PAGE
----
A historic private members’ club, long regarded as a home from home for the Edinburgh establishment, has broken with centuries of tradition by appointing its first female chairman.
This month Vicky Peterkin takes over as head of the New Club in Princes Street, whose membership includes eminent judges, financiers and academics.
The two-year post will see Peterkin become the first female member to oversee the club’s management and finance committees as well as act as a figurehead for the club.
Founded in 1787, the New Club was originally an all-male institution. Over the years, however, the profile of the membership has changed with women now making up more than a quarter of the 2,100 membership.
Peterkin, from Angus, has worked in social housing. She was formerly the Scottish trustee and vice-chairman of the British Red Cross and is currently vice-chair of the Scottish board of Home Group.
Yesterday she said: “I love being a member of the New Club with its sociable atmosphere and the exhilarating views that we enjoy as a result of its wonderful location. I am very honoured to be asked to take over the chairmanship. I know it is a big responsibility and I intend to do my very best.”
She becomes chairman after spending two years as one of the New Club’s 16 managers who are elected from the membership by the members. Every two years the managers elect an individual who becomes chairman for two years.
New Club secretary Andrew Campbell said: “It wasn’t the fact that Vicky Peterkin happens to be a female that caused her to be elected, it was simply because she was the best person for the job in the view of the managers. But the fact that she is a female is, from our point of view, excellent. The club may move slowly, but since equality we have seen an uptake in membership.”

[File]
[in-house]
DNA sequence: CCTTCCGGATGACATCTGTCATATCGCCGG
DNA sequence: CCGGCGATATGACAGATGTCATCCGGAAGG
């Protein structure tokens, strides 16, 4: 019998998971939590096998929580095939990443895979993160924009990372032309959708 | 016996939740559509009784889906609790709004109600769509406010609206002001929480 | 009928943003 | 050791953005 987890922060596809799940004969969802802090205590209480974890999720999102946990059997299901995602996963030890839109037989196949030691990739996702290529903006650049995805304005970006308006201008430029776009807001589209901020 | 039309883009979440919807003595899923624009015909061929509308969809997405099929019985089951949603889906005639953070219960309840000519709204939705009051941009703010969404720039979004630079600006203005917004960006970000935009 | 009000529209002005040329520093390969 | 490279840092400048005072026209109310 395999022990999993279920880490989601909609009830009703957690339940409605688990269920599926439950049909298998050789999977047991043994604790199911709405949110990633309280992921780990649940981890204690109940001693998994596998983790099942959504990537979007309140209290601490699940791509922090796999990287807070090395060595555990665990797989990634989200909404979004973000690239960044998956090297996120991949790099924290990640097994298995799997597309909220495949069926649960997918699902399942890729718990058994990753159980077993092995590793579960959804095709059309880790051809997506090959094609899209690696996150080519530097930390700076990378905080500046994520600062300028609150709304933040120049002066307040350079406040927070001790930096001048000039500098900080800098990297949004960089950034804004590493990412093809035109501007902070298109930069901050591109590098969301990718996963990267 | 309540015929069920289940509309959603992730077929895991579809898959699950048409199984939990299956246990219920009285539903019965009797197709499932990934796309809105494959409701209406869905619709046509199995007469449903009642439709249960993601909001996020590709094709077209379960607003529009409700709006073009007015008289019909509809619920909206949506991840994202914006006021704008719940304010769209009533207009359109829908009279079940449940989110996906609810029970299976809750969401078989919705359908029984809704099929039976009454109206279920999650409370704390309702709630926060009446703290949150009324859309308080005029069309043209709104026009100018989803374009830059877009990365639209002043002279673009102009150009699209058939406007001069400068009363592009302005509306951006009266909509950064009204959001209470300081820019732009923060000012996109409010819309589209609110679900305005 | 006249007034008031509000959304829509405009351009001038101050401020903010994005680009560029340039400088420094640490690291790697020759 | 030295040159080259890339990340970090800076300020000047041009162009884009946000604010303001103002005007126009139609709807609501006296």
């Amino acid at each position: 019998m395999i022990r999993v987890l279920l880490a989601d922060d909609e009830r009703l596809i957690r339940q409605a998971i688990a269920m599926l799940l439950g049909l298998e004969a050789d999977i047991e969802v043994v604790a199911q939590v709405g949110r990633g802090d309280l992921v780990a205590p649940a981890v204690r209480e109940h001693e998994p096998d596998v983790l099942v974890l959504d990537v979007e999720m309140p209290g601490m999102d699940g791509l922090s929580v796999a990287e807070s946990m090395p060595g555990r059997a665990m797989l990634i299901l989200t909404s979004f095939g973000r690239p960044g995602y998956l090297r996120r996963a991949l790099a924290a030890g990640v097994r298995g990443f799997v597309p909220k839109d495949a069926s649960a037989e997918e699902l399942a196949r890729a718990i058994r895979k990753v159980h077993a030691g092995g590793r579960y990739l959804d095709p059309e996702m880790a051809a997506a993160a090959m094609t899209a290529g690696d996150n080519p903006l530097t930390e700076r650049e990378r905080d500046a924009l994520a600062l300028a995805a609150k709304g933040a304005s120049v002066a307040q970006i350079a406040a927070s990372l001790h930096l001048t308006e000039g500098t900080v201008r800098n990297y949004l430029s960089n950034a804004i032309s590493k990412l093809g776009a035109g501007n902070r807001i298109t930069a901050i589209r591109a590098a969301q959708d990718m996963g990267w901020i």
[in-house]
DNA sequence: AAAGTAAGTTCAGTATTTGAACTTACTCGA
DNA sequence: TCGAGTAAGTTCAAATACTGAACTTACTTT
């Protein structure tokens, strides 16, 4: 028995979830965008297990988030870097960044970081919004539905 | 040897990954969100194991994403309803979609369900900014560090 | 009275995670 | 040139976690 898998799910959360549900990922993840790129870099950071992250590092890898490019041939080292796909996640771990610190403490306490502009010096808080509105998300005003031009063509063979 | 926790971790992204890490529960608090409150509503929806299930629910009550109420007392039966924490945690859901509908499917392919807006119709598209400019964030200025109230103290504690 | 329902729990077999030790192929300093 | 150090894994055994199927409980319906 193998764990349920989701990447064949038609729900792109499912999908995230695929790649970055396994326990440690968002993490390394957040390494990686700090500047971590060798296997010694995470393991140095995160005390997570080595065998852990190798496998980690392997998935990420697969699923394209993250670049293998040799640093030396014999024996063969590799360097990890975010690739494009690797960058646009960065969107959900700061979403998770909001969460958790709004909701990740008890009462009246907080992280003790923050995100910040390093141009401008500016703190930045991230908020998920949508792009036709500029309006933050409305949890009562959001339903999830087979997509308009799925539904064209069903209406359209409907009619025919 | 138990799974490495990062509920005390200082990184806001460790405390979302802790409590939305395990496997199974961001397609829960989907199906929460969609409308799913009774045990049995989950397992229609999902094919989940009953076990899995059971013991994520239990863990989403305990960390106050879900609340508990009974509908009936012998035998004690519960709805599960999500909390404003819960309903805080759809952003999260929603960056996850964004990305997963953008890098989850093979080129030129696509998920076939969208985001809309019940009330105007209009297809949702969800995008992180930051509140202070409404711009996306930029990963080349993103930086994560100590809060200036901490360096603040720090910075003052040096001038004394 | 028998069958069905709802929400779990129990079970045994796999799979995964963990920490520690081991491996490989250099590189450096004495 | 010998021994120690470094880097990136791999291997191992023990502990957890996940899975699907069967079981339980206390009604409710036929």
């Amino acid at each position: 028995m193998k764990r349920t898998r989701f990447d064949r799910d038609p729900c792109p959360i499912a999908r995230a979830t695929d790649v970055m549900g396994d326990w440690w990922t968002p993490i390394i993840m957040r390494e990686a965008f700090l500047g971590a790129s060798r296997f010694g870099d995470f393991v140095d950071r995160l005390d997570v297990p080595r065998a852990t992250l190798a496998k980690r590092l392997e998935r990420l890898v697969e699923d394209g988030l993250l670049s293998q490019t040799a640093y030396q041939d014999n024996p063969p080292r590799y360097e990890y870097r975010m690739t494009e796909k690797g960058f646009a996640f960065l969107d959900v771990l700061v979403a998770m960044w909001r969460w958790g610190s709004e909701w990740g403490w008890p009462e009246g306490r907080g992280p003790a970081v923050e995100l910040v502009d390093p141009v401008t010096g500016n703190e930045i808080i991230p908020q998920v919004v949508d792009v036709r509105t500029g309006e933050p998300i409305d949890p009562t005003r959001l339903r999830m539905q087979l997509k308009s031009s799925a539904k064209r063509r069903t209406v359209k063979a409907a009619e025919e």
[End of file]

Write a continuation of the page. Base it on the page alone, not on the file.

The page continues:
Women were first admitted in 1969, when wives of members were able to become associate members, an arrangement that gave them access to the club at a reduced subscription. In those days gentlemen and ladies ate in separate dining rooms. The first full female members arrived in 2000 and over the years various restrictions over where men and women members could go within the club have been relaxed.
In 2010 the club became fully equal with men and women allowed access to all areas of club. The last bastion of masculinity was the dining room, which until 2010 had been an all-male preserve at lunchtime. Previously, women’s use of the room with Lorimer-designed wood panelling was restricted to dinner.
The New Club’s decision to put women and men on an equal footing coincided with Harriet Harman’s Equality Act. But Campbell said the club was ripe for change and had been moving in that direction for several years. “The equality legislation was pushing against an open door,” he said.